Tilda Swinton is an actress of supreme ability, always captivating to watch; and never more so in We Need to Talk about Kevin; for here she brings her familiar melancholy style to what is an extraordinary performance in a breath taking and deeply moving film.
Swinton plays Eva, a struggling mother; there is something very wrong with her son Kevin, a very difficult child.
A seemingly simple story perhaps, but in the hands of Writer/Director Lynne Ramsey an apparent mystery is presented with a spectacular time shifting story, with flashbacks and surreal exposition providing sporadic glimpses of just how monstrous this problem child is set to turn out.
Emotional and moving as Eva recalls her attempts at connecting with her son, the naivety of her husband and her resulting feeling of isolation, only she sees his malice. It’s heart wrenching as Swinton demands sympathy as she struggles, her motherly efforts unrewarded in Kevin’s infant days and scorned at by present day neighbours and repugnant work colleagues as an apparent accessory in a yet to be seen devastating event.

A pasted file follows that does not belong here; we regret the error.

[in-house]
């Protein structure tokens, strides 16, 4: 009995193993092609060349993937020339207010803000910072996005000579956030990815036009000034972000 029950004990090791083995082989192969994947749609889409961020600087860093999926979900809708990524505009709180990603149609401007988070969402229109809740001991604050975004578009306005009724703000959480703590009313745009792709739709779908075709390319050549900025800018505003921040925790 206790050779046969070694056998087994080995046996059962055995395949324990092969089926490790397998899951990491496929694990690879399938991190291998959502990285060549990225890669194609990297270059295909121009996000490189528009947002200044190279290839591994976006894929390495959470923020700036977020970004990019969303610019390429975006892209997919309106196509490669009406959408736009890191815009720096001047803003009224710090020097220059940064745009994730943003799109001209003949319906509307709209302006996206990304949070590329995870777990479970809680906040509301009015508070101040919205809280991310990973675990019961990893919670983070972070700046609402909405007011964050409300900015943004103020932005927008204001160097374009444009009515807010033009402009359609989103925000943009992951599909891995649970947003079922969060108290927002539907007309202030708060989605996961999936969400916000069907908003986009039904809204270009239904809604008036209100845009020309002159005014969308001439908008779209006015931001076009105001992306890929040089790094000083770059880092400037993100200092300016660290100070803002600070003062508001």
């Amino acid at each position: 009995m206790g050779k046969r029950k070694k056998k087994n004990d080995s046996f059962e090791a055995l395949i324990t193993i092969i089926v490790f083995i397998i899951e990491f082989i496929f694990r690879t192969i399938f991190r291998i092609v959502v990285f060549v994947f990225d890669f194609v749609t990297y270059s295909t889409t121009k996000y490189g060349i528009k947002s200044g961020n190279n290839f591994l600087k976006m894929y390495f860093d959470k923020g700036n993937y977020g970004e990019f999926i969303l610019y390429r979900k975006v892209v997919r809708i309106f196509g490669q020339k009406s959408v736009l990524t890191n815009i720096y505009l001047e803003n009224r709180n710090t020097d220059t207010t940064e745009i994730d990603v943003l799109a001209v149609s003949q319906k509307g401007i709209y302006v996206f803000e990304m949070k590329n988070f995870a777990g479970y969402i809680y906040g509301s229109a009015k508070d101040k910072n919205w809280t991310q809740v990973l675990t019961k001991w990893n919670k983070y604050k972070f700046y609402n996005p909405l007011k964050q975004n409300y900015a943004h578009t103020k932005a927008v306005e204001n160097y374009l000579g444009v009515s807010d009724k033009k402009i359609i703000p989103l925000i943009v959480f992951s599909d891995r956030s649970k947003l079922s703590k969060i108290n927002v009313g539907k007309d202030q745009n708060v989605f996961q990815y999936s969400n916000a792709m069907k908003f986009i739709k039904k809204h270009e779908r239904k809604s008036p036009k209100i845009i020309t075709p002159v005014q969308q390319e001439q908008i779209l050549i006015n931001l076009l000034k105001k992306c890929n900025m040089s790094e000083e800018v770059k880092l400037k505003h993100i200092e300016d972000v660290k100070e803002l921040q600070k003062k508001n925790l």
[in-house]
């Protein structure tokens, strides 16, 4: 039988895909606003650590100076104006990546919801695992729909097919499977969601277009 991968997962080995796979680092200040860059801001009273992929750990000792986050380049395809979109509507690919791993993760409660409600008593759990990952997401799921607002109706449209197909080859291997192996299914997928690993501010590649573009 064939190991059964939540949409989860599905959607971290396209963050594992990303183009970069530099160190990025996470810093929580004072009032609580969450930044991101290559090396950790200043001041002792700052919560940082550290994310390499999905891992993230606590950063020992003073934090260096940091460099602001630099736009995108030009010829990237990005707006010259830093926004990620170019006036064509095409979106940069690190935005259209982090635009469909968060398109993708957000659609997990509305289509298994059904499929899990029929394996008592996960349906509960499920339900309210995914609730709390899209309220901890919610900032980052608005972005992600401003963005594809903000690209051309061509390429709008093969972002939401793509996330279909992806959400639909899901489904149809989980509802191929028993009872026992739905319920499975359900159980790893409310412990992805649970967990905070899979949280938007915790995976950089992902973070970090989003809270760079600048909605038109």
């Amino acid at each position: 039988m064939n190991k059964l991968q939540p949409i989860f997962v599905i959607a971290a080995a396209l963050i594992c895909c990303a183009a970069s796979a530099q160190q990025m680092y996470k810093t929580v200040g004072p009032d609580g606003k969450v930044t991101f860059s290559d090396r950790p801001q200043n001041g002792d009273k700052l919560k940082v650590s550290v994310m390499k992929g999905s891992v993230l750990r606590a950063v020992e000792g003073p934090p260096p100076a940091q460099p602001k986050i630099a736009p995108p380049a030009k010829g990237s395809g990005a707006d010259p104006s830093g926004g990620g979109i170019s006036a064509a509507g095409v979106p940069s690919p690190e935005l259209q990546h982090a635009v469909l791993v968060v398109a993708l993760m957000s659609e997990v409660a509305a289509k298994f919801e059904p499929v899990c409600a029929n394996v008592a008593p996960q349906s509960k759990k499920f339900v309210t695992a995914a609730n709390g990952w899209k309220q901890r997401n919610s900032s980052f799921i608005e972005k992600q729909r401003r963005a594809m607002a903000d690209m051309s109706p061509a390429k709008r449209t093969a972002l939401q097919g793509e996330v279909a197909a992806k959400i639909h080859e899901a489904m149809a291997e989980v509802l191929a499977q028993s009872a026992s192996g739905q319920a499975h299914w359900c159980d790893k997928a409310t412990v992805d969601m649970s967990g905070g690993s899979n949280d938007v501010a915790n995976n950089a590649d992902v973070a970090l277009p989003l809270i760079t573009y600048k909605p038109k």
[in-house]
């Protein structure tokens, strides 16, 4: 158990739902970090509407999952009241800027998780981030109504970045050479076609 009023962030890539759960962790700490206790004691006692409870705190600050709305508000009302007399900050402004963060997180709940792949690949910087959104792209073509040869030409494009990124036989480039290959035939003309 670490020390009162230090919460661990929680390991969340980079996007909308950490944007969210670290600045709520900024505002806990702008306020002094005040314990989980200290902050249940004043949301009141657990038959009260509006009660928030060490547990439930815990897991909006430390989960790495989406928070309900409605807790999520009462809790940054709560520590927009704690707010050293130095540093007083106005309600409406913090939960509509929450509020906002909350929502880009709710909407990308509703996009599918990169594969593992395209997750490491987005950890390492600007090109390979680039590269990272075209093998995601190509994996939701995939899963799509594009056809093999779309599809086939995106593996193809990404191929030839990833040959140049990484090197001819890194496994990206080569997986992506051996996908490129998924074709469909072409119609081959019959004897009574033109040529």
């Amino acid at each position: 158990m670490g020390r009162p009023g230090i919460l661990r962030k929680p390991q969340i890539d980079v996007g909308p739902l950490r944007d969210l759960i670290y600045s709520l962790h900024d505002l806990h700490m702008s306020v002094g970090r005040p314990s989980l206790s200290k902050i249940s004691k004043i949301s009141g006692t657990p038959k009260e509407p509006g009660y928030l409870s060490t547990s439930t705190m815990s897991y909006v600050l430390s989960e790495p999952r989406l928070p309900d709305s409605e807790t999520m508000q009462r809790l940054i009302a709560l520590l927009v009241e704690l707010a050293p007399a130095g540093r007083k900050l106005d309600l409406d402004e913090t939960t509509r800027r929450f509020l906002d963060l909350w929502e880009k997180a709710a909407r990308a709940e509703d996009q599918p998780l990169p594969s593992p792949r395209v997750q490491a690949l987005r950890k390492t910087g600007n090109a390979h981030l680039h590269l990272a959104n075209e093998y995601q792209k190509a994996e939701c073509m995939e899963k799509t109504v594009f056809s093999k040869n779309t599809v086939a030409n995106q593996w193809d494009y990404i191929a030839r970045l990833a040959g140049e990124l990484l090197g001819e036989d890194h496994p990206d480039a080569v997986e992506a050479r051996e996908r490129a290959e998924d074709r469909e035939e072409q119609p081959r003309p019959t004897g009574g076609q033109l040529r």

Comprehending Eva’s influence on an upbringing is as equally pitiful as it is frustrating, leading to question her continued measured approach in the face of what can only be described as pure wickedness. When should the firm hand of discipline replace the caring arm around the shoulder? Perhaps never, but when watching Eva’s struggle, guilt and frustration at her seemingly ineffective patience, it’s a tough watch and a tough choice. It’s one of the many sober morality questions raised throughout.
The presence of serious/funny man actor John C. Reilly doesn’t dilute the many dramatic episodes, his ignorant husband is as equally frustrating to watch in his inaction as he is before time, turning the blame onto the helpless Eva.
Ezra Miller plays the teenage Kevin with complete malevolence; he is a truly deplorable character, conducting one malicious act after another, showing utterly painful disdain with unjustified acts, Eva often the target as well as Kevin’s younger sister Celia; but the child Kevin (Jasper Newell) is terrifyingly distant too, devoid of joy and eerily contrite when purposefully carrying out evil actions that seem beyond the capability of an innocence child, leading to ponder what are his true issues? Is he ill, unloved or plain evil? It’s a question that serves as a compelling mystery throughout.
Most compelling is the hurtful complexity of the mother and son relationship and perhaps the consequences of mishandled parenting, but more so in an extraordinary finale, the question of why is uncomplicated and tantalisingly left unexplained. It’s a bitter pill for Eva, and all to swallow and somehow accept.
All-consuming and powerful with superb performances and captivating direction, We Need to Talk About Kevin will leave much to question and consider long after the brilliant and brutal finale.